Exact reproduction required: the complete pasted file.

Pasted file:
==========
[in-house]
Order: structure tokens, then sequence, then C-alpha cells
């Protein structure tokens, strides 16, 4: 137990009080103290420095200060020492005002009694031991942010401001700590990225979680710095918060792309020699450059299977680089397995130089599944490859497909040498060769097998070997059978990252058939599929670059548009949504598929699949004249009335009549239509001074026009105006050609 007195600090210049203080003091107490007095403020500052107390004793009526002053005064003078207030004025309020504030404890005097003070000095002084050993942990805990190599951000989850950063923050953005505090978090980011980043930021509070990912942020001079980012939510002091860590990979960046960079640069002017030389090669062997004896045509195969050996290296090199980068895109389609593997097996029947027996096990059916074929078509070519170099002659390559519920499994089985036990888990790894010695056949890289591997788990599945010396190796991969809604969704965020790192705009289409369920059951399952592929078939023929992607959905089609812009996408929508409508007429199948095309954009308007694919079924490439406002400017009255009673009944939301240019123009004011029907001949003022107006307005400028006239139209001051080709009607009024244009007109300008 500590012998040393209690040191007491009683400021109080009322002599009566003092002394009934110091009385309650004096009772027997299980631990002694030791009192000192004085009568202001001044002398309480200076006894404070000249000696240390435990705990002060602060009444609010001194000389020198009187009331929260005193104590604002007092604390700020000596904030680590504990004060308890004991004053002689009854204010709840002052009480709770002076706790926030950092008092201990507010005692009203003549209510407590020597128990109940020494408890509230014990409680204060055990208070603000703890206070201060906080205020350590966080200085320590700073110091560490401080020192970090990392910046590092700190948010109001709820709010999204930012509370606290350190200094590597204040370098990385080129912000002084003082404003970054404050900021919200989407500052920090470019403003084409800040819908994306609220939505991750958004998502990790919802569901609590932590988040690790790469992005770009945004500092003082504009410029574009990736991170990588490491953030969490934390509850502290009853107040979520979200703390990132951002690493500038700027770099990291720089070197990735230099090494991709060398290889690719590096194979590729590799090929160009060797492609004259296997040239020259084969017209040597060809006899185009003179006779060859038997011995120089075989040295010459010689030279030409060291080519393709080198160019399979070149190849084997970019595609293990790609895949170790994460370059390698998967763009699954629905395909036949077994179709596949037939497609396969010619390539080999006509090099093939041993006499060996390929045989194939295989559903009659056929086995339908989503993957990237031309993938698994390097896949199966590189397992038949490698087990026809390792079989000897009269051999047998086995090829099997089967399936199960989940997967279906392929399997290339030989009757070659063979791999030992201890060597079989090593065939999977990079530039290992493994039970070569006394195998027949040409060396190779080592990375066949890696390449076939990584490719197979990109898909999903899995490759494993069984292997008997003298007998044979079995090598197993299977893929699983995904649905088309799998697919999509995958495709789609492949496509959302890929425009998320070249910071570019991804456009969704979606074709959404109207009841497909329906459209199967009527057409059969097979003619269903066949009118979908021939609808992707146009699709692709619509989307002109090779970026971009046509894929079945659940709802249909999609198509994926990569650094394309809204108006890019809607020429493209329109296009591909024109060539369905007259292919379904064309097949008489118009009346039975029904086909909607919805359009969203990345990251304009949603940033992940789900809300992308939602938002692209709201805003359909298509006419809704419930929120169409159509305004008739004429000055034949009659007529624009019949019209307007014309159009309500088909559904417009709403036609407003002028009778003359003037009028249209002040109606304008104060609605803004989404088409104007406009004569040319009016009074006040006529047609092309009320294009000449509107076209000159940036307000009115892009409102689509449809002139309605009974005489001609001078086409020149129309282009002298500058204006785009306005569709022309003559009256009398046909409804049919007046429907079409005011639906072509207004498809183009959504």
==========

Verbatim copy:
[in-house]
Order: structure tokens, then sequence, then C-alpha cells
């Protein structure tokens, strides 16, 4: 137990009080103290420095200060020492005002009694031991942010401001700590990225979680710095918060792309020699450059299977680089397995130089599944490859497909040498060769097998070997059978990252058939599929670059548009949504598929699949004249009335009549239509001074026009105006050609 007195600090210049203080003091107490007095403020500052107390004793009526002053005064003078207030004025309020504030404890005097003070000095002084050993942990805990190599951000989850950063923050953005505090978090980011980043930021509070990912942020001079980012939510002091860590990979960046960079640069002017030389090669062997004896045509195969050996290296090199980068895109389609593997097996029947027996096990059916074929078509070519170099002659390559519920499994089985036990888990790894010695056949890289591997788990599945010396190796991969809604969704965020790192705009289409369920059951399952592929078939023929992607959905089609812009996408929508409508007429199948095309954009308007694919079924490439406002400017009255009673009944939301240019123009004011029907001949003022107006307005400028006239139209001051080709009607009024244009007109300008 500590012998040393209690040191007491009683400021109080009322002599009566003092002394009934110091009385309650004096009772027997299980631990002694030791009192000192004085009568202001001044002398309480200076006894404070000249000696240390435990705990002060602060009444609010001194000389020198009187009331929260005193104590604002007092604390700020000596904030680590504990004060308890004991004053002689009854204010709840002052009480709770002076706790926030950092008092201990507010005692009203003549209510407590020597128990109940020494408890509230014990409680204060055990208070603000703890206070201060906080205020350590966080200085320590700073110091560490401080020192970090990392910046590092700190948010109001709820709010999204930012509370606290350190200094590597204040370098990385080129912000002084003082404003970054404050900021919200989407500052920090470019403003084409800040819908994306609220939505991750958004998502990790919802569901609590932590988040690790790469992005770009945004500092003082504009410029574009990736991170990588490491953030969490934390509850502290009853107040979520979200703390990132951002690493500038700027770099990291720089070197990735230099090494991709060398290889690719590096194979590729590799090929160009060797492609004259296997040239020259084969017209040597060809006899185009003179006779060859038997011995120089075989040295010459010689030279030409060291080519393709080198160019399979070149190849084997970019595609293990790609895949170790994460370059390698998967763009699954629905395909036949077994179709596949037939497609396969010619390539080999006509090099093939041993006499060996390929045989194939295989559903009659056929086995339908989503993957990237031309993938698994390097896949199966590189397992038949490698087990026809390792079989000897009269051999047998086995090829099997089967399936199960989940997967279906392929399997290339030989009757070659063979791999030992201890060597079989090593065939999977990079530039290992493994039970070569006394195998027949040409060396190779080592990375066949890696390449076939990584490719197979990109898909999903899995490759494993069984292997008997003298007998044979079995090598197993299977893929699983995904649905088309799998697919999509995958495709789609492949496509959302890929425009998320070249910071570019991804456009969704979606074709959404109207009841497909329906459209199967009527057409059969097979003619269903066949009118979908021939609808992707146009699709692709619509989307002109090779970026971009046509894929079945659940709802249909999609198509994926990569650094394309809204108006890019809607020429493209329109296009591909024109060539369905007259292919379904064309097949008489118009009346039975029904086909909607919805359009969203990345990251304009949603940033992940789900809300992308939602938002692209709201805003359909298509006419809704419930929120169409159509305004008739004429000055034949009659007529624009019949019209307007014309159009309500088909559904417009709403036609407003002028009778003359003037009028249209002040109606304008104060609605803004989404088409104007406009004569040319009016009074006040006529047609092309009320294009000449509107076209000159940036307000009115892009409102689509449809002139309605009974005489001609001078086409020149129309282009002298500058204006785009306005569709022309003559009256009398046909409804049919007046429907079409005011639906072509207004498809183009959504």